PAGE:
“Are you kidding? [College] coaches are half our audience,” says Johnson. “The tournament is huge, so it’s an amazing opportunity for them, too.”

The college coaches aren’t just looking for the best athletes, they’re making pitches for players — even some who may not be among the most elite — to check out their programs. Several coaches put on informational presentations at the tournament, hoping to raise awareness among the families and coaches of the younger players about which colleges have wheelchair basketball programs and where they fall in terms of the level of player who’d fit best there.

There will be several teams that top coaches will be watching at the junior level, says Johnson, and any number could contend for the top spot. In the most recent mid-January rankings, the Houston Junior Hotwheels were the top-ranked team in the nation and had already qualified for the nationals. BlazeSports Junior Hawks from the Atlanta area, the RHI Racers from Indianapolis, the WASA Junior Bucks from Milwaukee, the Nebraska Red Dawgs and the Utah Rush are all among the top-ranked teams expected to do well.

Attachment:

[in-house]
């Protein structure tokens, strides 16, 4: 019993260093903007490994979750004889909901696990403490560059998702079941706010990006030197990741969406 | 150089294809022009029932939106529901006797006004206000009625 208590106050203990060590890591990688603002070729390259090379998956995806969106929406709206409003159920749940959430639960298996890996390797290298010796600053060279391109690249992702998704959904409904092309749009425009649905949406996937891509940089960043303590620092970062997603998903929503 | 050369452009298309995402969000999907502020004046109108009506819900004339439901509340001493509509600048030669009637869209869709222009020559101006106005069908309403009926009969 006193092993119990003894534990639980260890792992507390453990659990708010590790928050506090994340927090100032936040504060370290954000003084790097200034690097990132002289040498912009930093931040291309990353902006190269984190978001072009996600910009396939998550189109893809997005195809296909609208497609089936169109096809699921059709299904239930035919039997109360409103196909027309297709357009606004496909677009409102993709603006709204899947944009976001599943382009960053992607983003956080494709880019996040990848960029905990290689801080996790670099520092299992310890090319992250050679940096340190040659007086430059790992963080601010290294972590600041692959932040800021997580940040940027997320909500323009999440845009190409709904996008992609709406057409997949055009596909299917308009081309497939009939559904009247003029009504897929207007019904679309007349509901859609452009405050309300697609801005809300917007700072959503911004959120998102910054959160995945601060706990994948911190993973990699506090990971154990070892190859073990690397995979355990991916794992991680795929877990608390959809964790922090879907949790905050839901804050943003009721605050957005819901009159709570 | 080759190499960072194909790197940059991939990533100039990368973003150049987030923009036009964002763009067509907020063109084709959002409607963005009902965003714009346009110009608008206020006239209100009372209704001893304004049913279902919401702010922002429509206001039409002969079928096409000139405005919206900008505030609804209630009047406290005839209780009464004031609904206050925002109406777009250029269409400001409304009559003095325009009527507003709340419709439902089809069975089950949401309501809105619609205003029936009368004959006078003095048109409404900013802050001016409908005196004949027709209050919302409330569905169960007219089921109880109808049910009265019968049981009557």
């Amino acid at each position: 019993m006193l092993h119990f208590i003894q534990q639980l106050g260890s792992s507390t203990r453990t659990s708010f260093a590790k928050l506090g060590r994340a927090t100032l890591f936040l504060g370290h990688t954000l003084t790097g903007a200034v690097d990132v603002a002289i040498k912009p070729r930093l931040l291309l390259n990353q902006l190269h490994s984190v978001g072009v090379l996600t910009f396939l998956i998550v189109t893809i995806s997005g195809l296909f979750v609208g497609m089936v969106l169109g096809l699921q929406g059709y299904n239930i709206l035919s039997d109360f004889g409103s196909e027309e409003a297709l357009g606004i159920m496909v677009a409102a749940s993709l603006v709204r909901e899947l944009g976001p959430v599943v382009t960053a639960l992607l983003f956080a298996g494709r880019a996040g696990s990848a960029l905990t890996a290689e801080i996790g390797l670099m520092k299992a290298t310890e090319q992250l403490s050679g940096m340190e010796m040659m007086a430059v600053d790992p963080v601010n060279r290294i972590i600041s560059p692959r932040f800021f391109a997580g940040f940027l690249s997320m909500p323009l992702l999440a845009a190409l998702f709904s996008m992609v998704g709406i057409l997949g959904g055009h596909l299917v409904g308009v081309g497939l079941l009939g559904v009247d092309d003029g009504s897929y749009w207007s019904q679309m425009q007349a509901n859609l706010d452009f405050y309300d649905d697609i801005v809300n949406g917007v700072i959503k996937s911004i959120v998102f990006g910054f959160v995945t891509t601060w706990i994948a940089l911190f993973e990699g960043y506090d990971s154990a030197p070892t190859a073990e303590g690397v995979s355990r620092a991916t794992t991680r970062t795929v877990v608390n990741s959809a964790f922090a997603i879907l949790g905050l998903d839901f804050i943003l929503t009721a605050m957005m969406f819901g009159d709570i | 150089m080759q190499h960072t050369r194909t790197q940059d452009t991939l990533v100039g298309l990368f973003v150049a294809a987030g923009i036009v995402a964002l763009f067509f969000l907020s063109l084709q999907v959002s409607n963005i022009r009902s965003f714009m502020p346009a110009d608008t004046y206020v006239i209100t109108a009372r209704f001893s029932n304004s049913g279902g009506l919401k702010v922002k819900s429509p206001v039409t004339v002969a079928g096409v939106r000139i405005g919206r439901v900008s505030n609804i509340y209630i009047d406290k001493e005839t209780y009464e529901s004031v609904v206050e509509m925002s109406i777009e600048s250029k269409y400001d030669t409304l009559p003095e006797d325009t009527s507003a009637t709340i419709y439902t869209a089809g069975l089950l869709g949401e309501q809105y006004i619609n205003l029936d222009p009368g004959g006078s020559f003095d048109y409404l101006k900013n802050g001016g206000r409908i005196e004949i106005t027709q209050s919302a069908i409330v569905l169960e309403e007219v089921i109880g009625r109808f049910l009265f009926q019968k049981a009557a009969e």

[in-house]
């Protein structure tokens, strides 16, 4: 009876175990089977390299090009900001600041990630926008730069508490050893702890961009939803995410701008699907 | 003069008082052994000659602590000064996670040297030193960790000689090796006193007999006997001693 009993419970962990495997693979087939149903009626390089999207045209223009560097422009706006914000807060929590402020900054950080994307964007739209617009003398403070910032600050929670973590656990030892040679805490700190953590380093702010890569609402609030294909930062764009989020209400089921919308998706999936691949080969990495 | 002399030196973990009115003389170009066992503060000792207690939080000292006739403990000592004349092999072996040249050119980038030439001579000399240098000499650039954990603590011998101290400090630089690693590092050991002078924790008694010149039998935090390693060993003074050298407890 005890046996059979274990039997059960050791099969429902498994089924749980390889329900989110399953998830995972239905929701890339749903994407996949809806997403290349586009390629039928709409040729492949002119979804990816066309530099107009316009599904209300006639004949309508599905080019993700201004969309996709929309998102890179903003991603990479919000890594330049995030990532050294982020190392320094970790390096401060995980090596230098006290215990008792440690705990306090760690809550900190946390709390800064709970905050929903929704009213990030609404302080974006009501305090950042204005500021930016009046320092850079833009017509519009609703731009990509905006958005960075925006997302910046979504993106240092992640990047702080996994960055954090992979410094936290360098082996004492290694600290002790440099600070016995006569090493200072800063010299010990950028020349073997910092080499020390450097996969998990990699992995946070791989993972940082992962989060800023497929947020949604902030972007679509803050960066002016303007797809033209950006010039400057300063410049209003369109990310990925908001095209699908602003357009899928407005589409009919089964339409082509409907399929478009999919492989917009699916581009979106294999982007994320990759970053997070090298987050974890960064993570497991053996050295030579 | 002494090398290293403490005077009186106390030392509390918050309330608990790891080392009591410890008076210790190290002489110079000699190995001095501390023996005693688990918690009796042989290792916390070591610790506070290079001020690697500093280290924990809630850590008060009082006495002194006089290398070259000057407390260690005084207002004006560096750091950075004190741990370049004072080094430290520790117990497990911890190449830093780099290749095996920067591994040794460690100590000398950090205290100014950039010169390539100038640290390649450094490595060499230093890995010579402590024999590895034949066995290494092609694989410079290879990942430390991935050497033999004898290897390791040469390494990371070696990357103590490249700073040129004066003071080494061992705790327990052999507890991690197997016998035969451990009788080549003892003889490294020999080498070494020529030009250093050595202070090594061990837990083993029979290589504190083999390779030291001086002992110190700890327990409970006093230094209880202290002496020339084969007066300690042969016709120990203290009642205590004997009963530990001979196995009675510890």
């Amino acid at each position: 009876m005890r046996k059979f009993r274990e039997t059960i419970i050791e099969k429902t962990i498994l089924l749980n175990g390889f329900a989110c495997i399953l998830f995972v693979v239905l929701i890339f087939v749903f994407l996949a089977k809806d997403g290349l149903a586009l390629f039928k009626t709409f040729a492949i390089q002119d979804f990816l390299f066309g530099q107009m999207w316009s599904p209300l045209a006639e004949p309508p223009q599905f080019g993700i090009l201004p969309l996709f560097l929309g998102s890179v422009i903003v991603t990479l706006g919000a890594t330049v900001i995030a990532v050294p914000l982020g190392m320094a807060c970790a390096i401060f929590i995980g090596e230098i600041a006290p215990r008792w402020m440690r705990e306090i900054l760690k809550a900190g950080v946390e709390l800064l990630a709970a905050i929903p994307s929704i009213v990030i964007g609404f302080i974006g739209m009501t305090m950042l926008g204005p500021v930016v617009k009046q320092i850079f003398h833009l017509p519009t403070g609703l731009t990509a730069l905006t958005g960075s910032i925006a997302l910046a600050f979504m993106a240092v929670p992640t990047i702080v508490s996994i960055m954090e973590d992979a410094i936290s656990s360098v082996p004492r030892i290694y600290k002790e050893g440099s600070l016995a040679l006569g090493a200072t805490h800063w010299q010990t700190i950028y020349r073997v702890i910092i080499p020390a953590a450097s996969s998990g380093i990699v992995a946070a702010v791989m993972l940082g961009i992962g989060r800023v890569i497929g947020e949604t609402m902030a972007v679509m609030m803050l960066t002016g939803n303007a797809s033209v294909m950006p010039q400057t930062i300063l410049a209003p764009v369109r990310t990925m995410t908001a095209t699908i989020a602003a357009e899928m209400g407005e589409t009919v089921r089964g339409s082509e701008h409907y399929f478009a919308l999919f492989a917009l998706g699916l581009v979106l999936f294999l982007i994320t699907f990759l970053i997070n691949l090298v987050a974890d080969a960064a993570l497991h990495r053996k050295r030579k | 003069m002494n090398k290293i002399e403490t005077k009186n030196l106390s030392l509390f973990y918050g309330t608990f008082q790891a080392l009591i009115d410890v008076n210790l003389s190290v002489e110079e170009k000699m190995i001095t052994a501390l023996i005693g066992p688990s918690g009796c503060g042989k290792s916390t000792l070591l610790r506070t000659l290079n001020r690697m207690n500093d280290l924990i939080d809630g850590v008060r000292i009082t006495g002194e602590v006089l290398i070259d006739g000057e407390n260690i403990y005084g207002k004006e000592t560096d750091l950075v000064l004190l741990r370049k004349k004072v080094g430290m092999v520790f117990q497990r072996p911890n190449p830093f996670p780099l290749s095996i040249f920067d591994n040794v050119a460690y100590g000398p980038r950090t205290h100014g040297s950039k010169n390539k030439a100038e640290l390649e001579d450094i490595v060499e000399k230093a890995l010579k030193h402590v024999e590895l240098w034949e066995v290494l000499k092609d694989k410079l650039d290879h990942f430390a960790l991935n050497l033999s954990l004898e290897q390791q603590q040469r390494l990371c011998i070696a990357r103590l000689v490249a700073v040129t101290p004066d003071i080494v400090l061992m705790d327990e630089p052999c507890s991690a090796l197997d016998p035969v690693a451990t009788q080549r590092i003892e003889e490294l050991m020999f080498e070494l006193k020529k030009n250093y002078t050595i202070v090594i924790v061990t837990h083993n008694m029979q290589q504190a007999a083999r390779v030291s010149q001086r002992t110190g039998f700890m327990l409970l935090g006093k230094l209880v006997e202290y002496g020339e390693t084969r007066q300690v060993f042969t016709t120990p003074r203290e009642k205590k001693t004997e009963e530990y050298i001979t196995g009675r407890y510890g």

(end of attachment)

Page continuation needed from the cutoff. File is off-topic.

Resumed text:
Johnson says he’s been impressed by the team from Utah, having seen them recently, but noted Utah was recently beaten in a tournament by the Chicago Skyhawks, who have one of the most exciting young players in the country, 13-year-old Ixhelt Gonzalez. She was just selected to the women’s national wheelchair basketball team, so he’s interested to see how the Skyhawks do in the tournament.

“She’s extremely talented,” Johnson says. 

Chance To Grow

In addition to coaches, the tournament also draws hundreds of spectators, mostly the players’ families.

That’s one of the reasons — aside from a general local basketball craziness — that Louisville keeps hosting the tournament. It fills up 3,000 hotel rooms and has a $3 million local economic impact, says Karl Schmitt Jr., president and CEO of the Louisville Sports Commission.